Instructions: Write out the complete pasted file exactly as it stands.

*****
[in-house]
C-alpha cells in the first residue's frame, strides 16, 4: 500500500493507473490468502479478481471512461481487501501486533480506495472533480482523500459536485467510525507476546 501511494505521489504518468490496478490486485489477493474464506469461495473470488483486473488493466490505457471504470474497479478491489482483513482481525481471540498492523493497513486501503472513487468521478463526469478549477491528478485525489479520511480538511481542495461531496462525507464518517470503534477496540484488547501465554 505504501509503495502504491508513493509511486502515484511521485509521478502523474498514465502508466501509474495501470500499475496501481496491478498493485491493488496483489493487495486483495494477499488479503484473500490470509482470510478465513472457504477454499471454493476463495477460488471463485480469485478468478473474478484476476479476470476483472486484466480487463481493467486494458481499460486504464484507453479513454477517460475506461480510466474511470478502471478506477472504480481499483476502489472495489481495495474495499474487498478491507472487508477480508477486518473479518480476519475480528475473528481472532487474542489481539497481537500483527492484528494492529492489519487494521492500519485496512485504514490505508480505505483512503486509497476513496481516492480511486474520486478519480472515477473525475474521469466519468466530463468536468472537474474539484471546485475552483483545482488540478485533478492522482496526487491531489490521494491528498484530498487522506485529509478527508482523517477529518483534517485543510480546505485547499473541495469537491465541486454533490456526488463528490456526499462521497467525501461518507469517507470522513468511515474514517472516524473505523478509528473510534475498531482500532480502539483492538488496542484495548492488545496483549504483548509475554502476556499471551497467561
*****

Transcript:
[in-house]
C-alpha cells in the first residue's frame, strides 16, 4: 500500500493507473490468502479478481471512461481487501501486533480506495472533480482523500459536485467510525507476546 501511494505521489504518468490496478490486485489477493474464506469461495473470488483486473488493466490505457471504470474497479478491489482483513482481525481471540498492523493497513486501503472513487468521478463526469478549477491528478485525489479520511480538511481542495461531496462525507464518517470503534477496540484488547501465554 505504501509503495502504491508513493509511486502515484511521485509521478502523474498514465502508466501509474495501470500499475496501481496491478498493485491493488496483489493487495486483495494477499488479503484473500490470509482470510478465513472457504477454499471454493476463495477460488471463485480469485478468478473474478484476476479476470476483472486484466480487463481493467486494458481499460486504464484507453479513454477517460475506461480510466474511470478502471478506477472504480481499483476502489472495489481495495474495499474487498478491507472487508477480508477486518473479518480476519475480528475473528481472532487474542489481539497481537500483527492484528494492529492489519487494521492500519485496512485504514490505508480505505483512503486509497476513496481516492480511486474520486478519480472515477473525475474521469466519468466530463468536468472537474474539484471546485475552483483545482488540478485533478492522482496526487491531489490521494491528498484530498487522506485529509478527508482523517477529518483534517485543510480546505485547499473541495469537491465541486454533490456526488463528490456526499462521497467525501461518507469517507470522513468511515474514517472516524473505523478509528473510534475498531482500532480502539483492538488496542484495548492488545496483549504483548509475554502476556499471551497467561